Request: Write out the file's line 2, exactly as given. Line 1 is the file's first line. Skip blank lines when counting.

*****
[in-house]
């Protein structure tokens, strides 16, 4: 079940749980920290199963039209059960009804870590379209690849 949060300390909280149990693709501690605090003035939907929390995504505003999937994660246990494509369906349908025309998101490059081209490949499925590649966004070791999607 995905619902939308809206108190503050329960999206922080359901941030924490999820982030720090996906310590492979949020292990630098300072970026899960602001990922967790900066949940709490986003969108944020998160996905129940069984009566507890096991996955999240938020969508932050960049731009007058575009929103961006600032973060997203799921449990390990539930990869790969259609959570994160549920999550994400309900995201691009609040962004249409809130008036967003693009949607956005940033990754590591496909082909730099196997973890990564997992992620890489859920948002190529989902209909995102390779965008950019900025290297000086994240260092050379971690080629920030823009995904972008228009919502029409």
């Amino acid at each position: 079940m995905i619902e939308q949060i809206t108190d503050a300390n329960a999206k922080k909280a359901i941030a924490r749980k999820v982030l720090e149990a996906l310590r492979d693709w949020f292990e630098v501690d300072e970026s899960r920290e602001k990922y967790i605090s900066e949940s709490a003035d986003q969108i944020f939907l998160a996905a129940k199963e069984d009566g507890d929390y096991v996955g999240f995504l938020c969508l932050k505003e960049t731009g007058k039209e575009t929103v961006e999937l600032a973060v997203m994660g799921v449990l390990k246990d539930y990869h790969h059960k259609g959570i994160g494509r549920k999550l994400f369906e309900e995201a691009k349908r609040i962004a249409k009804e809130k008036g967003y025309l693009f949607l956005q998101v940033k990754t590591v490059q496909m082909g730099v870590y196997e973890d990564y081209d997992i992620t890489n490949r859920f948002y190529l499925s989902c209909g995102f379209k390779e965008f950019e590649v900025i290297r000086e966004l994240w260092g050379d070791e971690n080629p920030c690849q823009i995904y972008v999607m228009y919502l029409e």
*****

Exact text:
């Protein structure tokens, strides 16, 4: 079940749980920290199963039209059960009804870590379209690849 949060300390909280149990693709501690605090003035939907929390995504505003999937994660246990494509369906349908025309998101490059081209490949499925590649966004070791999607 995905619902939308809206108190503050329960999206922080359901941030924490999820982030720090996906310590492979949020292990630098300072970026899960602001990922967790900066949940709490986003969108944020998160996905129940069984009566507890096991996955999240938020969508932050960049731009007058575009929103961006600032973060997203799921449990390990539930990869790969259609959570994160549920999550994400309900995201691009609040962004249409809130008036967003693009949607956005940033990754590591496909082909730099196997973890990564997992992620890489859920948002190529989902209909995102390779965008950019900025290297000086994240260092050379971690080629920030823009995904972008228009919502029409």